Wizards coach Flip Saunders is right to criticize team's performance
Flip Saunders had me at "They can't guard anybody."
But he locked me up when he added, "You know, I think I can go out there on that floor and take anybody on our team, one-on-one at 52 years old, and drive right around them." (Saunders was so annoyed he seemed to have forgotten he was actually 54.)
Sometimes I think I've been waiting my whole life to hear just one Washington coach of a high-paid pro team with an abysmal record and a history of goldbricking challenge his athletes to shape up or have the truth about their slack habits exposed in public.
Finally, a slap in the face, a kick in the butt and a sign on the wall: The Play-Defense Bus leaves at dawn. Be on it or under it.
What made Saunders's calm, choose-every-word incrimination of the Wizards Tuesday night so damning was that he was fingering the franchise's long-term NBA identity. "This team for the last five years has been known as one of the worst defensive teams in the league," Saunders began.
Gosh, that's exactly when Gilbert Arenas arrived, followed by Antawn Jamison and then Caron Butler. The stars are the bums?
"Until our guys decide that it hurts when teams score on you, we've got no chance. We're kidding ourselves," said Saunders, whose 597 career wins as a coach make him an NBA authority.
"I feel bad for the people that came to the game and had to watch us play like this," he said. "We got a responsibility as professional athletes, as entertainers, to go out on the floor and perform at a high level, especially at home."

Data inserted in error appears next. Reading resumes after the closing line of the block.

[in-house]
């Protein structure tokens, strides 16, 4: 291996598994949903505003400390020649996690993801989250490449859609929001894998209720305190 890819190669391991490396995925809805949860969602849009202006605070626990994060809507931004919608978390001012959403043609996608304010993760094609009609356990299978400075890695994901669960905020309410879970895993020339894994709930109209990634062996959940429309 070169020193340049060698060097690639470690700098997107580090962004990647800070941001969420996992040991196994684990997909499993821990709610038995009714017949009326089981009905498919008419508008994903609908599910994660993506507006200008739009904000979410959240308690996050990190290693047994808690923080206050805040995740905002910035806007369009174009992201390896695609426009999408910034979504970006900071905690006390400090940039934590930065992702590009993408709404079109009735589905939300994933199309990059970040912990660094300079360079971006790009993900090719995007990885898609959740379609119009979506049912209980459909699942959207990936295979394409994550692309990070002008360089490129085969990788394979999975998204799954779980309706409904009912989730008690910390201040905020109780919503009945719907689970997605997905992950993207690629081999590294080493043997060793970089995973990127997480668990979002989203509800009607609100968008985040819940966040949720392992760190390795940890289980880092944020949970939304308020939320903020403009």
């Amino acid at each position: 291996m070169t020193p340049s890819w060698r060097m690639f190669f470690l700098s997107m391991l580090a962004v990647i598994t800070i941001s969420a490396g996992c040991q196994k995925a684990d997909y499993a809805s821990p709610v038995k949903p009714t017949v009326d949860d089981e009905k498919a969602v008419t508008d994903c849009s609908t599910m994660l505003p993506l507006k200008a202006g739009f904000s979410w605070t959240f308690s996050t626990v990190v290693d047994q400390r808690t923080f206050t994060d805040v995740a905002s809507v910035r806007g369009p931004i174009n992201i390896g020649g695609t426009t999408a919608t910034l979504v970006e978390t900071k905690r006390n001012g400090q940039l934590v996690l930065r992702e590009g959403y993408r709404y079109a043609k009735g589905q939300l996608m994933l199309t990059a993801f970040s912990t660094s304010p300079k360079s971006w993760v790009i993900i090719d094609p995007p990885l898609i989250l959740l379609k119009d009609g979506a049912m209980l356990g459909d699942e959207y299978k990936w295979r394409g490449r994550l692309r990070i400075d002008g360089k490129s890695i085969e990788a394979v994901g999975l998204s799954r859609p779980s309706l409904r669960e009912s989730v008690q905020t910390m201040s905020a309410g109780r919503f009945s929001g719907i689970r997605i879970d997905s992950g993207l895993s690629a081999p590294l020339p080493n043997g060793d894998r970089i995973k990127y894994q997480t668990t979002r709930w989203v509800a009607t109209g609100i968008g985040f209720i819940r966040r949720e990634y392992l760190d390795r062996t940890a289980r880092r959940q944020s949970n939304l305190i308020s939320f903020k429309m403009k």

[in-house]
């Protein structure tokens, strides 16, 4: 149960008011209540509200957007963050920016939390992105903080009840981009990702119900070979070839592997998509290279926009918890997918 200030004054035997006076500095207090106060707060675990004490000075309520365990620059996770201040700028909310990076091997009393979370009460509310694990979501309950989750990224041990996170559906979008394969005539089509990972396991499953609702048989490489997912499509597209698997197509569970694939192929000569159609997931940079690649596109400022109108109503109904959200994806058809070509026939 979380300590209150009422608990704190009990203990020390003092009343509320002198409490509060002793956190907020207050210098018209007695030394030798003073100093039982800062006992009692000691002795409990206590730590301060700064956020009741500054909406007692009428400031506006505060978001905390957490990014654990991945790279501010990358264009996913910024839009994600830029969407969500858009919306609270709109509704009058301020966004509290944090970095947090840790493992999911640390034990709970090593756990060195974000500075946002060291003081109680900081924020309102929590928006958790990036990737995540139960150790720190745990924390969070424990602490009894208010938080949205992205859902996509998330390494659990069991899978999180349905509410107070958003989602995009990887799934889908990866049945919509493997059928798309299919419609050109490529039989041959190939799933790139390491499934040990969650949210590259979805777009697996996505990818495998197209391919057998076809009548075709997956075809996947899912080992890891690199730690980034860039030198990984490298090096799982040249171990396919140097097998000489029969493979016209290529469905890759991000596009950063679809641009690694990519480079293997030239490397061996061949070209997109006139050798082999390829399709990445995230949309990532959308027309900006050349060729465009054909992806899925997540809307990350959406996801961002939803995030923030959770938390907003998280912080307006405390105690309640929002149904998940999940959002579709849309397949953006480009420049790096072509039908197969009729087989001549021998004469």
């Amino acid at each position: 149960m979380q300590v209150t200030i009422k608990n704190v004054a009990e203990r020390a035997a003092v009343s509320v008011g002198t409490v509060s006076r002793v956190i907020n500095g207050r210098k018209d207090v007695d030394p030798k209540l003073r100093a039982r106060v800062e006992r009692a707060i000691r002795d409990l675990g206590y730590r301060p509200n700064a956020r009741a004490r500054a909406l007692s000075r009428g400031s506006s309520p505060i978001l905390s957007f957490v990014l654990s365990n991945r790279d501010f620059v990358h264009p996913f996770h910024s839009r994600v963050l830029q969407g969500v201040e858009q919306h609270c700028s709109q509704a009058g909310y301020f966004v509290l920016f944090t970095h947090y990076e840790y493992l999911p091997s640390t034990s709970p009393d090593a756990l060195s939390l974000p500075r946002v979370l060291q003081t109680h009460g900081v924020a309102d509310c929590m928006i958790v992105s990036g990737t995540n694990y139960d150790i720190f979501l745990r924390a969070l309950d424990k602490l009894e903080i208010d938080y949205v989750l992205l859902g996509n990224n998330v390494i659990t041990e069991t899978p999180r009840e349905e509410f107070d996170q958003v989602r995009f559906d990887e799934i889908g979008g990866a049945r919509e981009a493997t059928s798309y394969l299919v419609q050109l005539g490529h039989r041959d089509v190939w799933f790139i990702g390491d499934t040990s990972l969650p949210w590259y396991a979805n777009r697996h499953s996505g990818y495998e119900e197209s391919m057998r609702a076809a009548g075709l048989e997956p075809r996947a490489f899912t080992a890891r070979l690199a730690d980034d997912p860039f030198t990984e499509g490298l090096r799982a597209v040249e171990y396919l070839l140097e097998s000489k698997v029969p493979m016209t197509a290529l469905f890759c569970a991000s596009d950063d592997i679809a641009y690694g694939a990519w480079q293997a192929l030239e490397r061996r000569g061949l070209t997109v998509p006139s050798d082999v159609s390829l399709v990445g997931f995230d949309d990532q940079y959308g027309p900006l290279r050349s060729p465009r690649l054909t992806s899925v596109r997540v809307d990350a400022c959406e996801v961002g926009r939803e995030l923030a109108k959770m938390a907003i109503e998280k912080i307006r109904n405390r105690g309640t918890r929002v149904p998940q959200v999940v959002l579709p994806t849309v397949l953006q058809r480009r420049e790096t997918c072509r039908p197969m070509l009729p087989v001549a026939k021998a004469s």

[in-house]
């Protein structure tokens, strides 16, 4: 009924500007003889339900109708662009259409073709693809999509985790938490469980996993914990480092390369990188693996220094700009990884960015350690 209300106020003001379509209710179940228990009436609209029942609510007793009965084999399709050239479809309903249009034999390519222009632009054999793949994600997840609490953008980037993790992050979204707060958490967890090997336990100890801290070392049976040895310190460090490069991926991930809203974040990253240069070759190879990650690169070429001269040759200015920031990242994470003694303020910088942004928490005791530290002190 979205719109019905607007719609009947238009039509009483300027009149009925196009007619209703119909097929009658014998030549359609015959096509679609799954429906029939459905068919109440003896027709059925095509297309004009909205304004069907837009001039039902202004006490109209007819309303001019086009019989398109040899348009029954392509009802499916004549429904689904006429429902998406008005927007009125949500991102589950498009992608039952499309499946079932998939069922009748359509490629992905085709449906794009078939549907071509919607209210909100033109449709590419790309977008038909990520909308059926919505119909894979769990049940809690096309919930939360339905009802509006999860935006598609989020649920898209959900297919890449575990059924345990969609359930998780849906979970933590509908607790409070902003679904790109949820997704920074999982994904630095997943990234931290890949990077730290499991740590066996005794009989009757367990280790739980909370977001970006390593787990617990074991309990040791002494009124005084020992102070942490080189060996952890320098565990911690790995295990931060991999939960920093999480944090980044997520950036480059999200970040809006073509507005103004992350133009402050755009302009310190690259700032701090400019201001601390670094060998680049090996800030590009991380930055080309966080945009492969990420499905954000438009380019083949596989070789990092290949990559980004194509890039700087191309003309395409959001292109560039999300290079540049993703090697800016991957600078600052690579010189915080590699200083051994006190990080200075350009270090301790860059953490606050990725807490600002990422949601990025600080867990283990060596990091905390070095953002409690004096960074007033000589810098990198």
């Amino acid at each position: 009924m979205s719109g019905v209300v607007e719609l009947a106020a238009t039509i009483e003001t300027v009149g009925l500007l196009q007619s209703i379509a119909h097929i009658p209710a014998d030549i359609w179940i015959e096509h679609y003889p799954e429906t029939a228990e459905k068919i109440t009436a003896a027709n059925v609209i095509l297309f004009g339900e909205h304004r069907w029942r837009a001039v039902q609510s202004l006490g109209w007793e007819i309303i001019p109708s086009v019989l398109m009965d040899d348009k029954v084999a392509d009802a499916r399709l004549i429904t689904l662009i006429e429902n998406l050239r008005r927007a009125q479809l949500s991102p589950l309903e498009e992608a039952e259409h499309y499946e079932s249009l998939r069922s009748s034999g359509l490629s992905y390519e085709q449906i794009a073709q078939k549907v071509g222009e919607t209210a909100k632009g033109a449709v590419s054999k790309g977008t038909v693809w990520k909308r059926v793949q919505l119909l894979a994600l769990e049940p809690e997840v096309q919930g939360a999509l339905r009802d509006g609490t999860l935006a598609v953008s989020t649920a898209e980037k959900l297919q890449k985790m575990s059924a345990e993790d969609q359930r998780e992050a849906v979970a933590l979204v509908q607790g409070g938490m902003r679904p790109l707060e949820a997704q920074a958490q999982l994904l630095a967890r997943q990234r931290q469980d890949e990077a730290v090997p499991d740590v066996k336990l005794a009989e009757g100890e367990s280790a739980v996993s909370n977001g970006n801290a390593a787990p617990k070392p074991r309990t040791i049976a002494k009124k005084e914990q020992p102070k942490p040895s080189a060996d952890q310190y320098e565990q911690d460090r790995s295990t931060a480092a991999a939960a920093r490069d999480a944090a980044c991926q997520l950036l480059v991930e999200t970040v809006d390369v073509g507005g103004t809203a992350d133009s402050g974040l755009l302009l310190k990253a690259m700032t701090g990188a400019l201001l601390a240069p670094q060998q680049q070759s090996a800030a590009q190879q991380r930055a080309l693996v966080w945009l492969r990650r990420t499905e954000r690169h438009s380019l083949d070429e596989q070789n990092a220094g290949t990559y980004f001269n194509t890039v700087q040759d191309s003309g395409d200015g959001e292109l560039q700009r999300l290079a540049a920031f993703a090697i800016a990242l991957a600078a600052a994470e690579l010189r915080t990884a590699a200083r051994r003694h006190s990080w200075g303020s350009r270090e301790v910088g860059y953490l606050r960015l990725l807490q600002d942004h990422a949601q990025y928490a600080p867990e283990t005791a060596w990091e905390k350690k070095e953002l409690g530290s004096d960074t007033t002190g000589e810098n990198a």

In my lifetime, I can count on my fingers the Washington coaches who instilled true fear, true accountability, as well as respect in their players. With the Redskins, Vince Lombardi, George Allen and Joe Gibbs all managed it. If Marty Schottenheimer had stayed long enough to learn where Connecticut Avenue was, he'd have aggravated the Redskins into shape.
With the Wizards franchise, only one coach, Dick Motta, actually relished being disliked by his players. His personality started at prickly, then trended toward unprintable. To Wes Unseld's credit, he once rode a star player so hard that the guy left practice and came back with a gun. Other than that, every Wizards coach has been Kevin Loughery, except some were named Gene Shue, Jim Lynam, Bernie Bickerstaff, Doug Collins, Eddie Jordan and Ed Tapscott. All the same guy: Please Tread On Me.
In baseball, Earl Weaver once said: "My players can say anything they want. That's free speech. But I can say anything I want about them." So, he said, "I gave Mike Cuellar more chances than my first wife." He saw Al Bumbry going to team chapel and said, "Take your bat." When Jim Palmer whined, he said, "I'm sick of sending [coach] Ray Miller to the mound to change his diaper."
For hard honesty, Frank Robinson makes my short list, too. His '89 Orioles and '05 Nats were my two favorite hell-for-leather teams. The only time Robby ever thanked me was after I wrote that Fred Lynn made as much money in a week as a fireman made in a year, but the firemen went into burning buildings while Lynn refused to pinch-hit in Yankee Stadium because he had a cold.